In an effort to facilitate freedom of expression via social networking and other internet-based communications, the U.S. has eased sanctions (through the issuance of a broad general license) on the export and re-export of personal communications products to Iran, such as laptops andmobile phones. U.S. persons are now permitted to sell specifically identified products and services to Iran, and non-U.S. persons can sell U.S.-origin equipment to Iran. Ancillary banking services for such transactions are likewise permitted.

Effective 30May 2013, the following activities with Iran are among those that are now permitted: internet communication services, such as instant messaging, email, blogging, networking, and web-hosting, as well as the export of software to enable such services; consumer-grade internet connectivity services and transmission capacity leasing; and export and re-export of products specifically listed in the annex to the general license, such as mobile phones,modems, routers, consumer satellite equipment, laptops, tablets, anti-virus, anti-tracking, and anti-censorship software, and virtual private networks. Prohibitions however continue to apply to commercial-grade equipment and services, as well as sales to Specially Designated Nationals, such as the Government of Iran.

Additionally, non-U.S. financial institutions determined to have facilitated a transaction described in this section can be denied a U.S. correspondent account. The imposition of this restriction on ancillary services (banking) in support of the primary prohibition (no exports) is a recurring provision in the sanctions addressed in this Client Alert.

Transactions with Specially Designated Nationals—Due Diligence Requirements

In a change that could affect all types of non-U.S. persons globally, the U.S. has effectively imposed due diligence requirements on non-U.S. persons that are conducting any type of transaction with Iran, directly or indirectly. Non-U.S. persons that deal with a Specially Designated National (“SDN”) from Iran, regardless of industry, now risk also being designated as an SDN. Prior to this change, this penalty was only applicable to transactions with a subset of SDNs, namely those involved in nuclear proliferation, terrorism, and other stringently targeted activities.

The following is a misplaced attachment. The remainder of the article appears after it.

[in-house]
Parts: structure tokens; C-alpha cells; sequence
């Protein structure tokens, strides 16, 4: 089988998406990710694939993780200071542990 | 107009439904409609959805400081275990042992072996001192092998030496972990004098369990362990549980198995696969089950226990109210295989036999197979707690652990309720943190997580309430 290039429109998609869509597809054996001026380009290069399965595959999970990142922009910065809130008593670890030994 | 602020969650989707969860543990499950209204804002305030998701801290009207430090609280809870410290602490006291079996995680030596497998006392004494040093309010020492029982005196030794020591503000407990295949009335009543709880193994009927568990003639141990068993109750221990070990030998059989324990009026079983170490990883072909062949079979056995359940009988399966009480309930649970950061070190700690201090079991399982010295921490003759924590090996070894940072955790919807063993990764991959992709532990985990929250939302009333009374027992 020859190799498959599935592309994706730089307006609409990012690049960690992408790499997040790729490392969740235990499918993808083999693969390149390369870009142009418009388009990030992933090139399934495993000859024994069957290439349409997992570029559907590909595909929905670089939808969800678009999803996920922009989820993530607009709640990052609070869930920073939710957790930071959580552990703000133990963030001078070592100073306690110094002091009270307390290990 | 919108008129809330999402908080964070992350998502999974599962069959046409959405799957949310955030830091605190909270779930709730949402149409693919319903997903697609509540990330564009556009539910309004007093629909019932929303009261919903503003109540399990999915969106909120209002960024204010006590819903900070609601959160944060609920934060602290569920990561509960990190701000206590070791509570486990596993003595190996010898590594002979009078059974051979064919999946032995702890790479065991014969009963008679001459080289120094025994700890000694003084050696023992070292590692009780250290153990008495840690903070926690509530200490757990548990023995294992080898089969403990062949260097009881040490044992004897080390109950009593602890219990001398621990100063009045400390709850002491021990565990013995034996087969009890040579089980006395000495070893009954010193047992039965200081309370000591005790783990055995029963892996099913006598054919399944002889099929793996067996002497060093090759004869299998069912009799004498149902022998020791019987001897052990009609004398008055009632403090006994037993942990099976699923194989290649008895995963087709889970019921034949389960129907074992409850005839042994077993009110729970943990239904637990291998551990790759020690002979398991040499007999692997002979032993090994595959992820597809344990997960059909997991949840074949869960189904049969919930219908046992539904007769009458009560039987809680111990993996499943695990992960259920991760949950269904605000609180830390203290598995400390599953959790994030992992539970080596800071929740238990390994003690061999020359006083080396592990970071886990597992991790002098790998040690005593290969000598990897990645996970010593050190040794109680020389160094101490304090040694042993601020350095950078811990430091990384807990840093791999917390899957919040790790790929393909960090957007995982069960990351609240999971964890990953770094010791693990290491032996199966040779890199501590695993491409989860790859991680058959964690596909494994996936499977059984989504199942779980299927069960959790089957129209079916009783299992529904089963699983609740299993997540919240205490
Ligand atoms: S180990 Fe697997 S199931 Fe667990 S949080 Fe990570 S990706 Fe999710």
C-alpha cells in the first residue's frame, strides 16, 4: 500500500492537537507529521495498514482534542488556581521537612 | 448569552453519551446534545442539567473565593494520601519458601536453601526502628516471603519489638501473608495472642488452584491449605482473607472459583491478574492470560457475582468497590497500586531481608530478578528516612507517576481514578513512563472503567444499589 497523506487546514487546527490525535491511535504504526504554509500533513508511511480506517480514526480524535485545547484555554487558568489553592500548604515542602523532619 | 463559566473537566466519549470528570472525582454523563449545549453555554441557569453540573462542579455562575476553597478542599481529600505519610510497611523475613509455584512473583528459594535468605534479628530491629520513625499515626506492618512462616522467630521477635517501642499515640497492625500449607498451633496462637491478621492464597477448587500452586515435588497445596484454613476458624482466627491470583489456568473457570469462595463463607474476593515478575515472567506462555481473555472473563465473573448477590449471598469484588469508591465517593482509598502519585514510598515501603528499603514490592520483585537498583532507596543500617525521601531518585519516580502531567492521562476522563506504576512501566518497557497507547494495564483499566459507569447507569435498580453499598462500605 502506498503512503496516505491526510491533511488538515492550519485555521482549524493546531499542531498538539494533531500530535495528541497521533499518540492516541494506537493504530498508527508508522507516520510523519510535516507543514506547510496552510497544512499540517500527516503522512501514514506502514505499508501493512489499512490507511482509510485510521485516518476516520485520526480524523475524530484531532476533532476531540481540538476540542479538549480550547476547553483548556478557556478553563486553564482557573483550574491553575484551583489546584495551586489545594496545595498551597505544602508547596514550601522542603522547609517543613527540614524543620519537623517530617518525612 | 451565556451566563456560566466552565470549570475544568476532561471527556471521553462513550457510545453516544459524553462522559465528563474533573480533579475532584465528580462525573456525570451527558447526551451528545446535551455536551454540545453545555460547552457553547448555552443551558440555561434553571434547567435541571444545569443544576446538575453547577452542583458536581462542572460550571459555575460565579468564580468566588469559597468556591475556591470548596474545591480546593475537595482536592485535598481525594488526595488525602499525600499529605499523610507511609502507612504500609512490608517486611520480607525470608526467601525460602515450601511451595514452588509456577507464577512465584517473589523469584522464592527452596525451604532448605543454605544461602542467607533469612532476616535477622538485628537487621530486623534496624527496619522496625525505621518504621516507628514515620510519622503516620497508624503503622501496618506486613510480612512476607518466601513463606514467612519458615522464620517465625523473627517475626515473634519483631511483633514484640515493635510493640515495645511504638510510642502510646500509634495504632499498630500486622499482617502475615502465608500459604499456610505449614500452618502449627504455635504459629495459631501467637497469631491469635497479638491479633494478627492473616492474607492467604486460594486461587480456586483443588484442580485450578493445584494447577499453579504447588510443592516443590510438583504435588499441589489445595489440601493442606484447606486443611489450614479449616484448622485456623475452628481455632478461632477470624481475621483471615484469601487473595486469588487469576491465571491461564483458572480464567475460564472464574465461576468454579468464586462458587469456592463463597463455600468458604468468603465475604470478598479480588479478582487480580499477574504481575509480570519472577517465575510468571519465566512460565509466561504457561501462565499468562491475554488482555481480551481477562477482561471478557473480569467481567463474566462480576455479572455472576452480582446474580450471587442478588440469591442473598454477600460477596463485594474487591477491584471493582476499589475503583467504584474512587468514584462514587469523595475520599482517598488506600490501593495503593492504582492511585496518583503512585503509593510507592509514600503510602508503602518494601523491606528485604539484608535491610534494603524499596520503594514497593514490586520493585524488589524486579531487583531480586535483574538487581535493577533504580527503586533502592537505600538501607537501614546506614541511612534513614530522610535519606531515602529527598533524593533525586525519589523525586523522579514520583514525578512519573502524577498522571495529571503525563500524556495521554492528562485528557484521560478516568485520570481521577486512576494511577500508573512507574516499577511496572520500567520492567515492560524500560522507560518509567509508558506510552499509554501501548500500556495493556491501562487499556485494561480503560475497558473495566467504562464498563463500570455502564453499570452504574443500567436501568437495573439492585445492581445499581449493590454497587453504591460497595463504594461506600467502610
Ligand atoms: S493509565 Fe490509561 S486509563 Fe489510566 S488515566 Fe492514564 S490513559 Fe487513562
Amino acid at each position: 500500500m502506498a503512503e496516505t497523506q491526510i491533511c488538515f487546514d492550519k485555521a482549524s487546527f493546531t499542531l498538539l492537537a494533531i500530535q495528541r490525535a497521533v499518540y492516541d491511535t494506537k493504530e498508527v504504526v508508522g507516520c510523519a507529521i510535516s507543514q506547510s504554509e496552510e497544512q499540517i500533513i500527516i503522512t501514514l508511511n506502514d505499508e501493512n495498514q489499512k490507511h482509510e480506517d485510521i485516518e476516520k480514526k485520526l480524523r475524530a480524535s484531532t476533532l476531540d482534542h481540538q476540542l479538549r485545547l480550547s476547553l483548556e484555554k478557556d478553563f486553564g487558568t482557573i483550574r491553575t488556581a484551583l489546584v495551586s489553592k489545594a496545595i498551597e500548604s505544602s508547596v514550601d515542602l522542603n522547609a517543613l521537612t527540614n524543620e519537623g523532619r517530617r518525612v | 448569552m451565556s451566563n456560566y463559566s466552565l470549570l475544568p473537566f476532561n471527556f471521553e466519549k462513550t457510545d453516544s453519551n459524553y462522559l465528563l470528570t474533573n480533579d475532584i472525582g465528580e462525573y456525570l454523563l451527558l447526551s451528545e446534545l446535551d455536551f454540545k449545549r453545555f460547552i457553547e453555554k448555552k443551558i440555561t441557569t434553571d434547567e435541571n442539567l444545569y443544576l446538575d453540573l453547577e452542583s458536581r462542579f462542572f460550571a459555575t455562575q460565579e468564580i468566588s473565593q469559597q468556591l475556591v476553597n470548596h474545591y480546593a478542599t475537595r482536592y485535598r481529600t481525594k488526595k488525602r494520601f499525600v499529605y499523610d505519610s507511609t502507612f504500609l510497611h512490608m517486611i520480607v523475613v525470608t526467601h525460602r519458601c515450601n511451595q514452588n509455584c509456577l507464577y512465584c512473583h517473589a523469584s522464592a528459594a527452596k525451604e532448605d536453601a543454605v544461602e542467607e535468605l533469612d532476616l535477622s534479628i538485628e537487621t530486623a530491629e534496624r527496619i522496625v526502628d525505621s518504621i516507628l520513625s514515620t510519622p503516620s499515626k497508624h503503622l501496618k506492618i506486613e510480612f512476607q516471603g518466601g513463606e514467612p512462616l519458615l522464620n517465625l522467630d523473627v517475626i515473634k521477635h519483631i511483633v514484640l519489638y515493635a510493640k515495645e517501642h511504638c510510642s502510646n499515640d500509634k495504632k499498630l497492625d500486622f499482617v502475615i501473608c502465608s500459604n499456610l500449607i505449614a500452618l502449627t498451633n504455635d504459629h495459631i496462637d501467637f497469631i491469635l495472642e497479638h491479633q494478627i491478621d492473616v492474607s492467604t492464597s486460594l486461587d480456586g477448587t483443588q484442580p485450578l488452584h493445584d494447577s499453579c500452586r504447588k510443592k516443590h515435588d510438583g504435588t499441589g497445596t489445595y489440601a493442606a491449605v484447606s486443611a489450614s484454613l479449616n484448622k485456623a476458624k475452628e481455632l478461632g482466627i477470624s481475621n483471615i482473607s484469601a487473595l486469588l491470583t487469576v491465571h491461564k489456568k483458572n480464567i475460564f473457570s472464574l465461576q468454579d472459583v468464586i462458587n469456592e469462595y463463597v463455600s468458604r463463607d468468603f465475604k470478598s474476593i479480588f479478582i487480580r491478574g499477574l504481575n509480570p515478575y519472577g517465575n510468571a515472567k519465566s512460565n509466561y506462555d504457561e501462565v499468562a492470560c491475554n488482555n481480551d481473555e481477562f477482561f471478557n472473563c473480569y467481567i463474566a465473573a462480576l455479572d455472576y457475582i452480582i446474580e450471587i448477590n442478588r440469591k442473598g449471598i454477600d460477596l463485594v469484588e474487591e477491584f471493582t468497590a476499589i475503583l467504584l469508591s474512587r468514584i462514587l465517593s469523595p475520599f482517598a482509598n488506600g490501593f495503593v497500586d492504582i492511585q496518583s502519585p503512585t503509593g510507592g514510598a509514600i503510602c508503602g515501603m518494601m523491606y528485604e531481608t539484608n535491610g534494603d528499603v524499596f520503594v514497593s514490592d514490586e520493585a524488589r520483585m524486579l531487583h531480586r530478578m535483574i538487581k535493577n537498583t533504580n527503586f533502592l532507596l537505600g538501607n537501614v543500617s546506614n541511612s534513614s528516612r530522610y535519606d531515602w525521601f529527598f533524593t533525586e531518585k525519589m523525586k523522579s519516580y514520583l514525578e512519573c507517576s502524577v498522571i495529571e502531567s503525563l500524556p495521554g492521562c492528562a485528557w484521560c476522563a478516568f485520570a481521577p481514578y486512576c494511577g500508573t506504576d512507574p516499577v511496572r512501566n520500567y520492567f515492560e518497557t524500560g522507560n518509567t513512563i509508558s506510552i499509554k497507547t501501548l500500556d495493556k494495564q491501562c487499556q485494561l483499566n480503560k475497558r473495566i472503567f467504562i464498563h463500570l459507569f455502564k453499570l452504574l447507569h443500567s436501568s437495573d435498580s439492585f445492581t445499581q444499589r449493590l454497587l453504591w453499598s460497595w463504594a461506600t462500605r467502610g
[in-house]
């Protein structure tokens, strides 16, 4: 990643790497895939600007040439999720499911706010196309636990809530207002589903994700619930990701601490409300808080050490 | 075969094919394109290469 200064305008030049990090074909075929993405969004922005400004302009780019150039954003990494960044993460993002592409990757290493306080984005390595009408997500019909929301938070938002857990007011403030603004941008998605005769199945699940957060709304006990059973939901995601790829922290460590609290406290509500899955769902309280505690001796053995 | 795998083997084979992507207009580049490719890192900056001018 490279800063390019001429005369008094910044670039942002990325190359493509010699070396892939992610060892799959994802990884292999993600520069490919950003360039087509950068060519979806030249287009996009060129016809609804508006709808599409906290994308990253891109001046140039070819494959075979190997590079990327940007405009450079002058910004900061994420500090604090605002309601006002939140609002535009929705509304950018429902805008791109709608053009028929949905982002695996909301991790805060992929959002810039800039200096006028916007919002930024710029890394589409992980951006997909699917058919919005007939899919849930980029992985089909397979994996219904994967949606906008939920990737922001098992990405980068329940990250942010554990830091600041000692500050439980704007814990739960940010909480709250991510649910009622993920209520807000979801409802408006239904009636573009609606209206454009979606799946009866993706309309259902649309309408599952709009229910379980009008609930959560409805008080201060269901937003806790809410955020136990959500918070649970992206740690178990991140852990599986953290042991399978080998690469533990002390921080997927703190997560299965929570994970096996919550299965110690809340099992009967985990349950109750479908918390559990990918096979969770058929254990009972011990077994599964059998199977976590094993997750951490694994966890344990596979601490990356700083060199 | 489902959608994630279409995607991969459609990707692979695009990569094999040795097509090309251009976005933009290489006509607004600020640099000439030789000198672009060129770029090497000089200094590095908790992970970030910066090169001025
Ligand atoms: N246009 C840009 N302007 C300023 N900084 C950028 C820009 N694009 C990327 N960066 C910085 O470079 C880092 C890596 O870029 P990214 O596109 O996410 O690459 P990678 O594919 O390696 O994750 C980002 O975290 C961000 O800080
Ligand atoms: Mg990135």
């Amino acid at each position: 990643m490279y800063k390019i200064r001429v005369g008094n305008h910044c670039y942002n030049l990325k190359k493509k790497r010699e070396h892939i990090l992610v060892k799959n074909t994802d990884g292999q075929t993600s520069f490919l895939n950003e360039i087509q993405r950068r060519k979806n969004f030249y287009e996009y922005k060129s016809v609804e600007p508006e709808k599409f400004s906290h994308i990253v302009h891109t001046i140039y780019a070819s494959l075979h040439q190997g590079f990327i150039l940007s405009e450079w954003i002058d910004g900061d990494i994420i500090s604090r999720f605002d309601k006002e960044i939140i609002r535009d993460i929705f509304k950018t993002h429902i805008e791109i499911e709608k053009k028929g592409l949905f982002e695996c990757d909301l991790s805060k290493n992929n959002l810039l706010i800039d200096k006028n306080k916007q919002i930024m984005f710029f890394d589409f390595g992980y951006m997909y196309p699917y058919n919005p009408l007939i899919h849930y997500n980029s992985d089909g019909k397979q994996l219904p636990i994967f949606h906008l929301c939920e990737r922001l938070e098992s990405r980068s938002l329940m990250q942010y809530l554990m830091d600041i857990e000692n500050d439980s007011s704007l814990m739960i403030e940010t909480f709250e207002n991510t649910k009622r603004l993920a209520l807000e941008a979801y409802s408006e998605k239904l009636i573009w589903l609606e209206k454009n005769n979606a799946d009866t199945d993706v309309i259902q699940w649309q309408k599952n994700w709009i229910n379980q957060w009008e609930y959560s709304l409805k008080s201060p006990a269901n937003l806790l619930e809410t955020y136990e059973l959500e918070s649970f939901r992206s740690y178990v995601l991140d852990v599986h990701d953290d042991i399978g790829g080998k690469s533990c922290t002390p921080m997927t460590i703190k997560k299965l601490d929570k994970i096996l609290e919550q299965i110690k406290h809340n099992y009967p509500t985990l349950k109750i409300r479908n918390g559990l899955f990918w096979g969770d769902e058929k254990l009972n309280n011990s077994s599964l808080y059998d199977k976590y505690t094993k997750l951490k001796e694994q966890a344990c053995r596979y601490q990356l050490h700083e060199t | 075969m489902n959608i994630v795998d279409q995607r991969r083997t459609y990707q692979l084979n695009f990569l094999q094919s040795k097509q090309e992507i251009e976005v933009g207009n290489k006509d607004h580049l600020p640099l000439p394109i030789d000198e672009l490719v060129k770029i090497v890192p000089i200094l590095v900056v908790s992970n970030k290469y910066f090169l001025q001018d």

Effective 1 June, any company that assists or provides financial,material, or technological support for, or goods or services to or in support of, any Iranian Person on the SDN list can also be designated as an SDN.

An “Iranian Person” is defined as an individual who is a citizen or national of Iran or an entity organized under the laws of Iran or otherwise subject to the jurisdiction of the Government of Iran.

The effect of being designated as an SDN can not be overstated. All U.S. citizens and companies, regardless of location, are required to freeze any assets of an SDN within their possession and are prohibited fromany dealings with an SDN. Under the new sanctions, non-U.S. persons are theoretically forced into the same restrictions vis-à-vis transactions with SDNs.

Non-U.S. persons conducting significant international transactions should now conduct due diligence on their business partners, primarily by screening names against the SDN List. However, for non-U.S. persons with high risk activities or products, this due diligence requirement could extend beyond SDN List screening to include employee training to identify red flags and due diligence to investigate whether the business partner is acting as a front or agent for an Iranian SDN.

IFCA incentivizes the establishment of these compliance programs by providing a safe haven for persons exercising due diligence in establishing and enforcing official policies, procedures, and controls to prevent activity that would subject the person to penalty. This safe haven is a recurring exception in IFCA.

Precious and Non-Precious Metals

In response to the perceived use by Iran ofmetals as amedium for exchange to evade financial sector sanctions, IFCA imposes complicated sanctions on trade inmetals with Iran. These sanctions come into effect on 1 July.

With regard to preciousmetals, any non-U.S. person that sells, supplies, or transfers a preciousmetal to Iran after 1 July, directly or indirectly, can be subject to CISADA sanctions. OFAC has tentatively provided an expansive list of preciousmetals that includes various forms of silver, gold, platinum, iridium, osmium, palladium, rhodium, ruthenium, and waste and scrap of preciousmetal.